(a) A person commits an offense if, with intent to obtain an economic benefit the person:
. . .
(2) solicits employment, either in person or by telephone, for himself or for another;
. . .
(4) pays or gives or offers to pay or give a person money or anything of value to solicit employment; [or] . . .
(6) accepts or agrees to accept money or any­thing of value to solicit employment.

The more common “tit for tat” practice of a lawyer referring clients to bail bondsmen with the expectation the surety will return the favor is also illegal in Texas. The Texas Occupations Code, which regulates bail bond sureties, prohibits a bondsman from recommending an attorney or law firm to the surety’s client:

Sec. 1704.304. PROHIBITED RECOMMENDATIONS OR SOLICITATIONS; OFFENSE. (a) A bail bond surety or an agent of a bail bond surety may not recommend or suggest to a person for whom the bail bond surety executes a bond the employment of an attorney or law firm in connection with a criminal offense.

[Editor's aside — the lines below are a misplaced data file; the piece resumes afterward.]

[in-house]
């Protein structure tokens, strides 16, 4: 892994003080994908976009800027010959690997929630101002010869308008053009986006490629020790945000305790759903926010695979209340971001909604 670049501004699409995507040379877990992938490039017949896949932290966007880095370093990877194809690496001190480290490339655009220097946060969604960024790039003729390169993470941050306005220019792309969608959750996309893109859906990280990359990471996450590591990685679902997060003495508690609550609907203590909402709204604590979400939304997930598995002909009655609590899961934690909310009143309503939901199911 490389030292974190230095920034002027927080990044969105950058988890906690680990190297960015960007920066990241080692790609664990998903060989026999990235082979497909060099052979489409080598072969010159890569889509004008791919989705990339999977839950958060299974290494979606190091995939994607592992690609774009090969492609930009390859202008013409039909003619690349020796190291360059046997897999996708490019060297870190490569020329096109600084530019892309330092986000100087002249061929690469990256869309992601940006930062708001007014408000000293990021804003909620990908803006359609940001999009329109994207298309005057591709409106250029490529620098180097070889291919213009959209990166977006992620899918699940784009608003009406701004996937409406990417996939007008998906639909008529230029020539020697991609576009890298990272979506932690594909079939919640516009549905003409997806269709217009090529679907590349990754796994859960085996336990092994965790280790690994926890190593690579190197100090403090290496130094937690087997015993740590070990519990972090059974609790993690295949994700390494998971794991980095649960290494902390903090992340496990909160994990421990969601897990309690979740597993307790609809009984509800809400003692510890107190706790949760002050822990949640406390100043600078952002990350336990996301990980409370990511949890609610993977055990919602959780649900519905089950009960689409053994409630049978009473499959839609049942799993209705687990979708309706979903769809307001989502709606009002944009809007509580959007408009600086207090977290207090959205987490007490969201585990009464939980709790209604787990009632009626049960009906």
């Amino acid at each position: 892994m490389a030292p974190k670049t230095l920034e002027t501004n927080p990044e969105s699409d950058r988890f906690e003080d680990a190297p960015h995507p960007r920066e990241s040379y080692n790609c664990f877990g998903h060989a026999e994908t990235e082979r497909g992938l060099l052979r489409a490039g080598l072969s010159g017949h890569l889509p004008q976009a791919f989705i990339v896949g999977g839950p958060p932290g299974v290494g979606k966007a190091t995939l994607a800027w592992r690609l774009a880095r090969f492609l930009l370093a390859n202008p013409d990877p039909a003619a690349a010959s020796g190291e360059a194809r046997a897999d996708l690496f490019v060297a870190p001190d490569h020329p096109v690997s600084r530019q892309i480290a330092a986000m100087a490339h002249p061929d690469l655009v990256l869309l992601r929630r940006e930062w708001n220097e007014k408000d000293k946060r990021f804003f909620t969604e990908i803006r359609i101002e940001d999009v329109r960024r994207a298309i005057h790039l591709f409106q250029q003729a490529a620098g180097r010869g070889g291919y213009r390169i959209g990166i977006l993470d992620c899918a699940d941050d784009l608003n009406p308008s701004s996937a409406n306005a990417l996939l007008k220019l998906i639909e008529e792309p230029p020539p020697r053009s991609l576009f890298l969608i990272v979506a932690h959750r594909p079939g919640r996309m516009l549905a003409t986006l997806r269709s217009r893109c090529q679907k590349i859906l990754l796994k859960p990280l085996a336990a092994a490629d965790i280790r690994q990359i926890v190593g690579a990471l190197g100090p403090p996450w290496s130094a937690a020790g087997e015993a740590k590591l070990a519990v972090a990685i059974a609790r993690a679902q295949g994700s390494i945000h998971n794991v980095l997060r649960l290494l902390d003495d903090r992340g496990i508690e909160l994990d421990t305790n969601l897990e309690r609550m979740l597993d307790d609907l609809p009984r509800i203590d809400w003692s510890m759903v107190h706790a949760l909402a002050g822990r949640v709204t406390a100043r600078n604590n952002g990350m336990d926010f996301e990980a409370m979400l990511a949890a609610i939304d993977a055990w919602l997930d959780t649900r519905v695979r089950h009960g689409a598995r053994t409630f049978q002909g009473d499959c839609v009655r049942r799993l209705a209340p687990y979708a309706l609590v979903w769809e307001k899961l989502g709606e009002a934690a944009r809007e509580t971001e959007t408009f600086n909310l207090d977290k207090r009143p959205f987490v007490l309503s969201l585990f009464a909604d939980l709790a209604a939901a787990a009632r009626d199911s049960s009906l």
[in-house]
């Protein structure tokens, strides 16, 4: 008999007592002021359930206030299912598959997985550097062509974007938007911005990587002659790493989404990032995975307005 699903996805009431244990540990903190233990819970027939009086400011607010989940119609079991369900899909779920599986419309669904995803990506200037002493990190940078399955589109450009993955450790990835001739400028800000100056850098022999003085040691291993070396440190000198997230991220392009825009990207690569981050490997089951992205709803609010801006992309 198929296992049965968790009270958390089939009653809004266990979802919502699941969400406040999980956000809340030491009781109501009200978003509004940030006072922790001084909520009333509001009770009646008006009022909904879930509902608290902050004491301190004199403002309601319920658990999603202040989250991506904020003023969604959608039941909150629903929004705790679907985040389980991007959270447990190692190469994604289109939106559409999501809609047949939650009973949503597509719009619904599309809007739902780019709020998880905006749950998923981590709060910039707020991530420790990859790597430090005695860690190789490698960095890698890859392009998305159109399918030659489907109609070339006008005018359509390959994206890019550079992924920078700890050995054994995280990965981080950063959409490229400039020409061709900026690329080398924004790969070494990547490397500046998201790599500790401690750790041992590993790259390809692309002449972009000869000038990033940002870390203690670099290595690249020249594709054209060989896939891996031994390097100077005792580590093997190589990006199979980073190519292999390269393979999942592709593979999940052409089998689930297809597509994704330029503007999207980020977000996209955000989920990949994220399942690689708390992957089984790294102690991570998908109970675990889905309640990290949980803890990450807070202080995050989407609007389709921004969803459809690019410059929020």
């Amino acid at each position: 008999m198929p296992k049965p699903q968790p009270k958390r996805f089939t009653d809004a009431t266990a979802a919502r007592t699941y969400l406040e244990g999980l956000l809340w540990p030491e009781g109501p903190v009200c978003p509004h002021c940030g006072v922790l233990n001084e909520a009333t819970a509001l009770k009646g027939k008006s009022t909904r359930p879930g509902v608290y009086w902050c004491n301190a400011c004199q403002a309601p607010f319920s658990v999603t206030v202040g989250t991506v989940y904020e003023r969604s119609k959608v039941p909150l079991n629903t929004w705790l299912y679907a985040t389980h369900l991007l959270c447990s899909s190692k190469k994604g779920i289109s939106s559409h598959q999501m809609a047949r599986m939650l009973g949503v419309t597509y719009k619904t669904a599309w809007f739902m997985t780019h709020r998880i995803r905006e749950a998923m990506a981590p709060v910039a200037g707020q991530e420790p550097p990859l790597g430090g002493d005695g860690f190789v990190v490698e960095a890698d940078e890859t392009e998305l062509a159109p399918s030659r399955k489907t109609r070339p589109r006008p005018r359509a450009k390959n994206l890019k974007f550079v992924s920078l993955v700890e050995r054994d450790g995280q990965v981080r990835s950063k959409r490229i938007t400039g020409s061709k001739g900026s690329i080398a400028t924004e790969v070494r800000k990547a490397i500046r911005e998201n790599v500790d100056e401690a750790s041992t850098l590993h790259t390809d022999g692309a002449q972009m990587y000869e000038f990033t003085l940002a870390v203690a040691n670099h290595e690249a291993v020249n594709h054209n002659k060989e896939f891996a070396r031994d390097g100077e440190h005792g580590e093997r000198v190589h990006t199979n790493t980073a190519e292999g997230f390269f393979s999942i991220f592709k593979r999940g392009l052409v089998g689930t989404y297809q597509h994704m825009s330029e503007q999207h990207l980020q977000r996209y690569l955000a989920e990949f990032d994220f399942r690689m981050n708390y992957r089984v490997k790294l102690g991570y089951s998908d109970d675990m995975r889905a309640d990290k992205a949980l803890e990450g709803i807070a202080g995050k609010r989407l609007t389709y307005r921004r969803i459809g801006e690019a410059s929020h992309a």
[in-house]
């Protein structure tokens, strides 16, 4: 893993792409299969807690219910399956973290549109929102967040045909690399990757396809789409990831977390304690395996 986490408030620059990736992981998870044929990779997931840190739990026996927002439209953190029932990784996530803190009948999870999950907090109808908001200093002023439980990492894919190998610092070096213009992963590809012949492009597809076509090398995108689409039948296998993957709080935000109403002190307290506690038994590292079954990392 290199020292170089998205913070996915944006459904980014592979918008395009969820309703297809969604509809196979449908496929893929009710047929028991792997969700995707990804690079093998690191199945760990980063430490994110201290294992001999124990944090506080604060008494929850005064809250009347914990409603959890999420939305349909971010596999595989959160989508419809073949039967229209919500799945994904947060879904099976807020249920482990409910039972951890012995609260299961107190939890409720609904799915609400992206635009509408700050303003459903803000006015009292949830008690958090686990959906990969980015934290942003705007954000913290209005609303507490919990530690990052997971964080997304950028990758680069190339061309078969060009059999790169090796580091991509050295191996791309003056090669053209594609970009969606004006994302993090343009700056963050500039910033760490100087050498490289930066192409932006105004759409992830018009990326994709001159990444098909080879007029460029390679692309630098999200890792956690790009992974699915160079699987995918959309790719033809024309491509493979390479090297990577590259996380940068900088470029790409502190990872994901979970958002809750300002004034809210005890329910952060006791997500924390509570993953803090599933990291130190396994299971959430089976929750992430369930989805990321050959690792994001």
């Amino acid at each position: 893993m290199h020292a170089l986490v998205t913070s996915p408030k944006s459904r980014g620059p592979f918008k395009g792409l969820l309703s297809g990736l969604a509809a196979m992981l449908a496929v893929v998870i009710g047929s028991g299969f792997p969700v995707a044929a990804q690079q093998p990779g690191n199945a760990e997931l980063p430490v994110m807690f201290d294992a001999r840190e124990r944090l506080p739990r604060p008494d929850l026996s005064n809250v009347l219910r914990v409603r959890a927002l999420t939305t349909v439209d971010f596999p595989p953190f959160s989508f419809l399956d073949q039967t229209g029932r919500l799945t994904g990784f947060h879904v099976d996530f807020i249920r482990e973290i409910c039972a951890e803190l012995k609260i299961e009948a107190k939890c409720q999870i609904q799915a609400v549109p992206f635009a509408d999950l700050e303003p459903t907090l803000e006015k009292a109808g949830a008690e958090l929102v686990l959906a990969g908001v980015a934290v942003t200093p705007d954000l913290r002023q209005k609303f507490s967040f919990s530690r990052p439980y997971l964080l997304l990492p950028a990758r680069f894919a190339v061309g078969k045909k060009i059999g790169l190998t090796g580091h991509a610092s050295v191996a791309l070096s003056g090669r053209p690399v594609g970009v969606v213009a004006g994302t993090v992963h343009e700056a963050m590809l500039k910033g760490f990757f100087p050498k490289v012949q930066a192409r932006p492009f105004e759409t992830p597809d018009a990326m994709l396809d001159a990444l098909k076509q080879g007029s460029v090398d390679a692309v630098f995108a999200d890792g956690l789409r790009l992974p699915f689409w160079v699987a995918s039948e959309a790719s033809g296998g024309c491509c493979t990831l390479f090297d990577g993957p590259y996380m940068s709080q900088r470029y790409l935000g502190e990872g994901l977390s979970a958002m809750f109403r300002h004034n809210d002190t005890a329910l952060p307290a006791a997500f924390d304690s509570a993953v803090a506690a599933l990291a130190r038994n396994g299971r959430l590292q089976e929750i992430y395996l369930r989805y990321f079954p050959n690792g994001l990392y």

. . .
(e) A person commits an offense if the person violates this section. An offense under this section is a Class B misdemeanor.

Further, a Texas Attorney General’s opinion interprets section 1704.304(a) to prohibit a bail bond surety from recommending any lawyer or law firm, either in­di­vidually or by including the attorney or law firm in a selected list.3 An attorney who knowingly accepts such an arrangement also violates Sec. 1704.304(a), as a party to the offense.4

So, is there a way to get around all these rules for an enterprising lawyer who, say, wants to open his own bail bond business? Nope. That’s been on the no-no list for a long time. A 1957 ethics opinion interpreted Canon 24 of the old Texas Canons of Ethics, which were replaced by the current TDRPC. It is an ethical violation for an attorney who practices criminal law “to engage in the business of making bail or other bonds in criminal cases, whether he makes such bonds under his own name or an assumed name, or to be in any way connected with, or have any interest in, any company which is engaged in the business of making bail or other bonds in criminal cases, regardless of where such company maintains its office, and regardless of whether it advertises its business.”5